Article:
mechanical properties with production routes of powder metallurgy and castings for
aluminium matrix- Al2O3 composites. Reinforcing aluminium matrix with much smaller
particles, submicron or nano-sized range is one of the key factors in producing highperformance composites, which yields improved mechanical properties. Nearly 92%
increase in the hardness and 57% increase in the tensile strength were obtained in the
nano-composites as compared to the commercially pure aluminium. Ultrasonic assisted
casting and powder metallurgy methods are becoming more common for the production
of Al-Al2O3 composites. Agglomeration of the reinforcing particles along with the
increasing volume percentage is still a challenging task in composites materials
manufacturing. There are exciting opportunities for producing exceptionally strong, light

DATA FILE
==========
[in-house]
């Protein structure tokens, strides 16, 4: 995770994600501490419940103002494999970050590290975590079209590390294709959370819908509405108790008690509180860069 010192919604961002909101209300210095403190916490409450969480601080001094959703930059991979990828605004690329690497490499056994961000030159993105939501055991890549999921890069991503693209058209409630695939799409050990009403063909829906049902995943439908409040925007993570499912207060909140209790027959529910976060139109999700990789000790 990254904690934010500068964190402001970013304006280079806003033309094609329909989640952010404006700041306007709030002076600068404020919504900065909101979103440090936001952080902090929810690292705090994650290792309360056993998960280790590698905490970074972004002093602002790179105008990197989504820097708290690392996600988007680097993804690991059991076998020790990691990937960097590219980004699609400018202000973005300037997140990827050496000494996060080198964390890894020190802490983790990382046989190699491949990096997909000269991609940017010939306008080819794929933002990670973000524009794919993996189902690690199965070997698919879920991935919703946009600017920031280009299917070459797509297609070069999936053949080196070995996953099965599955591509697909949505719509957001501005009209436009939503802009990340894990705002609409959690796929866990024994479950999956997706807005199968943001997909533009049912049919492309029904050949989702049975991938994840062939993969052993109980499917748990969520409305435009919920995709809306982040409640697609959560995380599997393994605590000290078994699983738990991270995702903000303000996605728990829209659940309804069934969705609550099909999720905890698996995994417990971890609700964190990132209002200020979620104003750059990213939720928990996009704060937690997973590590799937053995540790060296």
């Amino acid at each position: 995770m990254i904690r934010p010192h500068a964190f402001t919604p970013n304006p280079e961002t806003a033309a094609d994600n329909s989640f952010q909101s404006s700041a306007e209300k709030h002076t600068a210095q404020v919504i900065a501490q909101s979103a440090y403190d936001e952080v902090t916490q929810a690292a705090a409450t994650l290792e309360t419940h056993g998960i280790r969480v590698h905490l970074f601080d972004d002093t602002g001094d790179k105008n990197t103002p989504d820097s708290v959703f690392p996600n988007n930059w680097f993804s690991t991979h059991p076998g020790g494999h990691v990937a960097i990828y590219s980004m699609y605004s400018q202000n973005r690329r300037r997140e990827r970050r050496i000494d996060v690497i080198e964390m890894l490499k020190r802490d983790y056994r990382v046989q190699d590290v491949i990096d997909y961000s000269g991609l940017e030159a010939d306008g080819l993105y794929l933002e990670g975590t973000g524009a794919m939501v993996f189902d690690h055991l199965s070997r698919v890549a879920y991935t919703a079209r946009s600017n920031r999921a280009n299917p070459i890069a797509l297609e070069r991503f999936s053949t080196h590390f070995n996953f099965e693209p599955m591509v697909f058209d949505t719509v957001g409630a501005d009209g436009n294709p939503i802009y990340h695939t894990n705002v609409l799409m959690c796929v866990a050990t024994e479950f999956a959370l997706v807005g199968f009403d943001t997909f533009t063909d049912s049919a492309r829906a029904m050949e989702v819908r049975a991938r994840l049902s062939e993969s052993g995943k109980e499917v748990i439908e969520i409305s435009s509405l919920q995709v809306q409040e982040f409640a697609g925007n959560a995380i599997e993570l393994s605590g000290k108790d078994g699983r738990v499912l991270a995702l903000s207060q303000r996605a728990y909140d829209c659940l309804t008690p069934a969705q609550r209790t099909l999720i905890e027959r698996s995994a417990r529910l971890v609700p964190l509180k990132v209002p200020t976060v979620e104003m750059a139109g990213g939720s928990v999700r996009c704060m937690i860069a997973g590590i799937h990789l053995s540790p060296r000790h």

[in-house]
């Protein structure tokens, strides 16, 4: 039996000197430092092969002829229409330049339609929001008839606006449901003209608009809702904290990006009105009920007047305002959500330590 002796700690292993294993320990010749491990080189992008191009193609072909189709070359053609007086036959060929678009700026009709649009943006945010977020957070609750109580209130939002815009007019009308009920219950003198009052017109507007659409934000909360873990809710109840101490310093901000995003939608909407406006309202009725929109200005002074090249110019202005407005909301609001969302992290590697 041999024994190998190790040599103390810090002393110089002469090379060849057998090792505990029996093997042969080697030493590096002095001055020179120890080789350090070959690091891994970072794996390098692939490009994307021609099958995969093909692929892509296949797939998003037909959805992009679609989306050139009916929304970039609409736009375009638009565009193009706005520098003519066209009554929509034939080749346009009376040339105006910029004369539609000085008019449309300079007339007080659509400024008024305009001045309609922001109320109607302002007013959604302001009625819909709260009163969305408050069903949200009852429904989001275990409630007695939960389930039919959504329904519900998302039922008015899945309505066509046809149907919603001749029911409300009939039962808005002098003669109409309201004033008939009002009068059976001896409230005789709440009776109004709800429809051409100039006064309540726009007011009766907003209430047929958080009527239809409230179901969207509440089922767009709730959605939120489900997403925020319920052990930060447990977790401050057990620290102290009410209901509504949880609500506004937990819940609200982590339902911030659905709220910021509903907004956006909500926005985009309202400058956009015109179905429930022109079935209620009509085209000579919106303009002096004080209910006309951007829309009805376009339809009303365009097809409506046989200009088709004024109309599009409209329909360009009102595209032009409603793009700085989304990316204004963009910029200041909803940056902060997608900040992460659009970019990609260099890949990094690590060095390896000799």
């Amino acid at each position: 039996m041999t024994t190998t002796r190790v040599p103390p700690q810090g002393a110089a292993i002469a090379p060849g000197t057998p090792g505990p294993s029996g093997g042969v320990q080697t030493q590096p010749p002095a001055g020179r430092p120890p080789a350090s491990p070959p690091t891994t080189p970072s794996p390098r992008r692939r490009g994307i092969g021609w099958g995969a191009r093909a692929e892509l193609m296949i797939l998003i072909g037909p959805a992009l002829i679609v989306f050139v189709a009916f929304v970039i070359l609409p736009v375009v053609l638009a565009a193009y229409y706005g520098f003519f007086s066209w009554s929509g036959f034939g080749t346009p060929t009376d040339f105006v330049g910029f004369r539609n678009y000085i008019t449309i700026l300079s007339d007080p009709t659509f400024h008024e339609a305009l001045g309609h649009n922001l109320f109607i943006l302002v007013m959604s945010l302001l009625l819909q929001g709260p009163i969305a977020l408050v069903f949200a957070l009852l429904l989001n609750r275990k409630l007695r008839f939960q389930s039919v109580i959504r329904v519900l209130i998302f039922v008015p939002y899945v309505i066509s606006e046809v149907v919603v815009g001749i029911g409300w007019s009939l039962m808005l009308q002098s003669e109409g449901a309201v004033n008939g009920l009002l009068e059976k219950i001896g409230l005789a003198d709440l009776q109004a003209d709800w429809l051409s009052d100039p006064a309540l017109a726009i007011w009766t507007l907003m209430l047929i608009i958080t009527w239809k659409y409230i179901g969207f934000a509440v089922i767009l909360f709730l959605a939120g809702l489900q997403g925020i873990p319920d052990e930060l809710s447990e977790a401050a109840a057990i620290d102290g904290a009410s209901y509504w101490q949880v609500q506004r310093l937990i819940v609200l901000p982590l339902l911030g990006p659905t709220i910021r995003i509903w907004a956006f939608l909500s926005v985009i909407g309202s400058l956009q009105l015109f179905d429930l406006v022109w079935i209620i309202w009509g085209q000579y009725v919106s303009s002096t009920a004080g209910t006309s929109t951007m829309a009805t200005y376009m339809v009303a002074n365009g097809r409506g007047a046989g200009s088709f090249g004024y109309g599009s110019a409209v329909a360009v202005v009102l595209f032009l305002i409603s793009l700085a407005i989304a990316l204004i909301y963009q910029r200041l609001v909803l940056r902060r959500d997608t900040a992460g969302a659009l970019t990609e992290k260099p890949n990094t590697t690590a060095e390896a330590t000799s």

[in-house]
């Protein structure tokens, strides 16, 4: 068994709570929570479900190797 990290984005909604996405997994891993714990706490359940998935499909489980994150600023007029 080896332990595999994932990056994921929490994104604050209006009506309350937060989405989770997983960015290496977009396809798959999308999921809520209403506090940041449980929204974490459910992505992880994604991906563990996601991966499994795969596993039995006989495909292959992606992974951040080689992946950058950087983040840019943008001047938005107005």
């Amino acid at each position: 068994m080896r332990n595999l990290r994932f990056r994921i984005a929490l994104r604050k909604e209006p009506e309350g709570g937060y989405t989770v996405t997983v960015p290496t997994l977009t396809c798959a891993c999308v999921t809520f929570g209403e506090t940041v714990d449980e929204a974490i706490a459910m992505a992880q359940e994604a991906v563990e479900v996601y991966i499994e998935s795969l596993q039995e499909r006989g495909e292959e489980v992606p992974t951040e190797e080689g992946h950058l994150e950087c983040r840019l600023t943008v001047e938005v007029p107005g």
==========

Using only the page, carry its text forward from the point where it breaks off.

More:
weight, wear resistant metal matrix composites with acceptable ductility by solidification
processing and powder metallurgy. In addition, processing methods must be developed
to synthesize these materials in bulk, at lower cost, with little or no voids or defects, and
with improved ductility, possibly as a result of bimodal and tri-modal microstructures.
Metal matrix nanocomposites can lead to significant savings in materials and energy
and reduce pollution through the use of ultra-strong materials that exhibit low friction
coefficients, high wear resistance, low coefficient of thermal expansion and light weight.
Don-Hyun CHOI, Yong-Hwan KIM [12] Friction stir processing (FSP) was used to
incorporate SiC particles into the matrix of A356 Al alloy to form composite material.
Constant tool rotation speed of 1800 r/min and travel speed of 127 mm/min were used
in this study. The base metal (BM) shows the hypoeutectic AlSi dendrite structure. The